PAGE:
I have only good memories of Christmas. In our family the spirit never involved getting it was the giving that made things golden. One year, my dad was given a gift to open, he shook it, squeezed it, turned it over, then said, “I wonder what it is?” My youngest sister, who was about two at the time, blurted out, “It’s socks!” He opened it, acted surprised, then told us how much he loved them. “Just what I needed,” he said. We didn’t debate over who got to open a gift first, instead, it was, “Open mine, open mine now.”
We got the same thing in our Christmas stockings every year: fresh fruit, nuts, mixed candies, a coloring book, and a fresh box of colors. We would creep down the stairs at six am, collect the stocking and rush back up to the bedroom. There we would eat fruit and color until the parents woke and Christmas day started. We spent most of the day with gift opening and playing with the new toys or trying on the new clothing. Then, we would go to my grandparents’ home for the holiday dinner and more gift opening.
I remember only one thing that I had wanted and didn’t get, but I knew I wasn’t going to get it so I forgot about it. I was watching a toy commercial demonstrating a ballerina doll. Her legs were designed to pose in ballerina forms and she had a large pink crown on her head, that, when pulled up, caused the doll to spin slowly. I said to my mother that I wanted that doll. After glancing at the commercial, my mother told me, “That doll is for little girls with clean rooms. See how clean that room is?” I studied the room around the child and doll. Yes, it was princess clean. I shared a room with two younger sisters; our room could never look like that. “Oh,” said I. That was it. I understood the message…sort of. That doll was not for me. Epic failure mother, if you had said, if you can keep your bedroom that clean, I’ll see about getting the doll for you, I would have made my grandest effort. However, your child psychology flew straight over my head and kept on going. It wasn’t important to me; I can’t even recall the name of the doll.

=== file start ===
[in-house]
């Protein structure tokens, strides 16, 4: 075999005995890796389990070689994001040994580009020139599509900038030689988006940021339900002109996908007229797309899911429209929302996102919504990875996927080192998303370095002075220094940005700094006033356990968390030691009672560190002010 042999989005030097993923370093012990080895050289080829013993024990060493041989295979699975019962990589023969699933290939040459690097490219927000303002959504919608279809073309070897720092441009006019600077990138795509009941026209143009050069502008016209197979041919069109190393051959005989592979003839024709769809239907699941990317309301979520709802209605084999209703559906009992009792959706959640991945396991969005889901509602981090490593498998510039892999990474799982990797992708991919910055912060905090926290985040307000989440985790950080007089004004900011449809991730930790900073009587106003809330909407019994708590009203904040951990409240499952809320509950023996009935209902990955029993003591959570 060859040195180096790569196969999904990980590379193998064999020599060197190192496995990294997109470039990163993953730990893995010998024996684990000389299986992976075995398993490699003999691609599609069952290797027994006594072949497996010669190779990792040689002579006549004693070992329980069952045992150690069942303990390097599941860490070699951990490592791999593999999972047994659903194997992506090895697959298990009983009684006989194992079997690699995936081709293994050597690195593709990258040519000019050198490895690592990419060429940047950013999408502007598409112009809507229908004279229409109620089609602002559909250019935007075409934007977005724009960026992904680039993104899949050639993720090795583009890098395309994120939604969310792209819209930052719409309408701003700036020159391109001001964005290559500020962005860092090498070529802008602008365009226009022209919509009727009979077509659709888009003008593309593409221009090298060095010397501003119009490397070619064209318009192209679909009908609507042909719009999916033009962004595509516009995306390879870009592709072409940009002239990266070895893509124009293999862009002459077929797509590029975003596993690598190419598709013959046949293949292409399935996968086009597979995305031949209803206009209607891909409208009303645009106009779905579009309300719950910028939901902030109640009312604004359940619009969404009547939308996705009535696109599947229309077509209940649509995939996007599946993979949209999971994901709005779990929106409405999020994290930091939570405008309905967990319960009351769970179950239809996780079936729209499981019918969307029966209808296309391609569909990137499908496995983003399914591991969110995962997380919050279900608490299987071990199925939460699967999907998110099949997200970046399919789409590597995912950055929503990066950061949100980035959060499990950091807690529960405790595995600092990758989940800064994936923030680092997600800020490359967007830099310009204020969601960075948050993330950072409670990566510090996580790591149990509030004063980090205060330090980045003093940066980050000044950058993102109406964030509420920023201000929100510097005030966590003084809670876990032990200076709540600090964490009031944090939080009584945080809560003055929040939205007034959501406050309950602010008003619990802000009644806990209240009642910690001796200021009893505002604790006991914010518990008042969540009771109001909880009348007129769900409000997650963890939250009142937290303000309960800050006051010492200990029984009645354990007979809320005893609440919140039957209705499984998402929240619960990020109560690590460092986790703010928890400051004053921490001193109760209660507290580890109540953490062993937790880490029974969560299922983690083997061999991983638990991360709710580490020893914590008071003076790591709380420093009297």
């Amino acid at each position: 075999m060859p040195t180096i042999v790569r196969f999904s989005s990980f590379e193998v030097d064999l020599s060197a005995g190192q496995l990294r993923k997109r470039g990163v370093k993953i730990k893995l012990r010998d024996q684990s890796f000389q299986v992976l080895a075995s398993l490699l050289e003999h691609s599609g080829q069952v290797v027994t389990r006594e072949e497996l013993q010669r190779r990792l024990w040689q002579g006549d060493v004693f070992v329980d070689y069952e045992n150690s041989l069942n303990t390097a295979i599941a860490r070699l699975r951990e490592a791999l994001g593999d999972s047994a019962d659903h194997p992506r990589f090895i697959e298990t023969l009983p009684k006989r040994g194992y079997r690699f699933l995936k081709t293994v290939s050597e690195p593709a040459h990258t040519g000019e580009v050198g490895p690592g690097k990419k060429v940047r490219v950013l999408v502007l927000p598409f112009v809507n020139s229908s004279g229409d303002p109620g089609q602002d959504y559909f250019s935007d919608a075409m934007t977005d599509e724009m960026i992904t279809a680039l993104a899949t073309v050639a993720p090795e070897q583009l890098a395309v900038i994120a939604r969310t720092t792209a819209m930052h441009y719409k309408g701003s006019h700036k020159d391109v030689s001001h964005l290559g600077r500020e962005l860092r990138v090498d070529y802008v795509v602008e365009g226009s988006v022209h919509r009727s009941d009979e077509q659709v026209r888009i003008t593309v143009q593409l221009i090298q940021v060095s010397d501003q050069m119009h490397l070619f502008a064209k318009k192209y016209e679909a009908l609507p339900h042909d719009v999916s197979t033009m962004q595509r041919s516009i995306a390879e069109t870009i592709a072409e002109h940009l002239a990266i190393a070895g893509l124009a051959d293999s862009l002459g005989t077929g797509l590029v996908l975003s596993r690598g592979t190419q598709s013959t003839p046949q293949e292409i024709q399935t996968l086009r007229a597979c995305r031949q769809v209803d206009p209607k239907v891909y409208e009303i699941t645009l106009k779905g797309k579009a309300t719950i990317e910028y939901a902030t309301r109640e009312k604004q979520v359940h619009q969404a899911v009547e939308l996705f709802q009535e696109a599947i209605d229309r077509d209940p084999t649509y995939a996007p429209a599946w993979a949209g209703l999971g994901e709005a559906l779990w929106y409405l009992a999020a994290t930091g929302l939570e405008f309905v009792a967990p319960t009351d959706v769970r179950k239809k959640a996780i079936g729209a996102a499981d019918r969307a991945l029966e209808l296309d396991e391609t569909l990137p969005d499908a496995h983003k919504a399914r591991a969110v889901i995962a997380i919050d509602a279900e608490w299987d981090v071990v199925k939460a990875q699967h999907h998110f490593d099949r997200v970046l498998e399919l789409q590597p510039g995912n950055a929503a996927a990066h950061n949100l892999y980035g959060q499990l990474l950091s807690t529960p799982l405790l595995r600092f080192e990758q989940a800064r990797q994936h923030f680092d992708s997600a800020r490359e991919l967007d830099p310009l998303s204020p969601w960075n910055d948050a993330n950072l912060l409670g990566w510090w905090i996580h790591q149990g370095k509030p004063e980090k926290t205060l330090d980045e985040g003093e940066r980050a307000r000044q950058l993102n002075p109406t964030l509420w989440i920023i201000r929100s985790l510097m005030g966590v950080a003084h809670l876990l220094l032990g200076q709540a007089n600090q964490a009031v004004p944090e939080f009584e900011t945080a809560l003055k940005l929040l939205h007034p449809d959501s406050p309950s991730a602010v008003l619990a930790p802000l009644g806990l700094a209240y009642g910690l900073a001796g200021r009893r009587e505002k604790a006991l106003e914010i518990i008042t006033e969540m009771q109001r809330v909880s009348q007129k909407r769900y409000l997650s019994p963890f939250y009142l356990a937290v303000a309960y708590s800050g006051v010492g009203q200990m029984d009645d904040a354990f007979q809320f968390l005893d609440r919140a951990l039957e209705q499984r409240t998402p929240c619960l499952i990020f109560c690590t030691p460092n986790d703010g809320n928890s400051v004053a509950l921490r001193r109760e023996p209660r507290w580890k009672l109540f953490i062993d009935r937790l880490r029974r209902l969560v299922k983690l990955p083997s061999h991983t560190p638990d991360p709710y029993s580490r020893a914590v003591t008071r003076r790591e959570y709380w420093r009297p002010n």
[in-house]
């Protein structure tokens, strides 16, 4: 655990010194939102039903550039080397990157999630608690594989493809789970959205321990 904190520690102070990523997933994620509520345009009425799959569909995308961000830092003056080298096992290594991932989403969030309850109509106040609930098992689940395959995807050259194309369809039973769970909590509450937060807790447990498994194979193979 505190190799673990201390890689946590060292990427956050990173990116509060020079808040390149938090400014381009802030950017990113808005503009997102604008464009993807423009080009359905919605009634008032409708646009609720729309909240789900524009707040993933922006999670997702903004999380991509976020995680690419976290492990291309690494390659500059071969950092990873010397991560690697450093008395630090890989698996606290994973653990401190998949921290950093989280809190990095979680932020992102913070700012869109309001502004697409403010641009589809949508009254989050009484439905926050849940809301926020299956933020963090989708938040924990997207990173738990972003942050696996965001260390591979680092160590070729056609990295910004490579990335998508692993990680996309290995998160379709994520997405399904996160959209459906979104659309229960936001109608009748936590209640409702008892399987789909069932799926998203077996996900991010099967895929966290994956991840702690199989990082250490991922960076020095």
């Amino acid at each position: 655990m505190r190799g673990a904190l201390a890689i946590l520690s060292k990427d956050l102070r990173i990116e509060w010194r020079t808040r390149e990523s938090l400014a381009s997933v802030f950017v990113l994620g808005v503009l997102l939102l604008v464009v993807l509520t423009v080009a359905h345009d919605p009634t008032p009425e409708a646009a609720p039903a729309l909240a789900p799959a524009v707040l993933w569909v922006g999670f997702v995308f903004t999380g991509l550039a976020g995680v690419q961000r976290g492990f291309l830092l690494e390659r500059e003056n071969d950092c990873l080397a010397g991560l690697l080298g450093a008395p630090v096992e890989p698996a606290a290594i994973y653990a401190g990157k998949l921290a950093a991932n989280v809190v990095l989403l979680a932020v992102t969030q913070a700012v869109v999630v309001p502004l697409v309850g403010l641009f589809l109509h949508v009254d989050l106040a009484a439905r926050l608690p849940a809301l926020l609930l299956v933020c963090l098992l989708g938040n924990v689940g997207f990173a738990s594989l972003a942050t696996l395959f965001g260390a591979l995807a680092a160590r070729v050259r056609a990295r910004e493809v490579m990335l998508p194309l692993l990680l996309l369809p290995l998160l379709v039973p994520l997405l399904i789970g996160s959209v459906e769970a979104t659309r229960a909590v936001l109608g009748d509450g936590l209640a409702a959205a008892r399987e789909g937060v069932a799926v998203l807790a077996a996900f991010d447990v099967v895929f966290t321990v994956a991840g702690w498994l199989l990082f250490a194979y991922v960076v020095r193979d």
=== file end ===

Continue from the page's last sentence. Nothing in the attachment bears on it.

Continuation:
When I was nine, I asked for a special gift for Christmas. I asked for a typewriter. I never expected to get it as those things were not cheap. But I got one. It was made of plastic and was obviously designed for a child. I loved it. I was going to be a writer when I was done growing and it was the best present ever. I started writing immediately and had to be reminded that I was being rude to the rest of the family by not paying attention. It was a wonderful surprise. It left such an impact that I still smile when I remember it.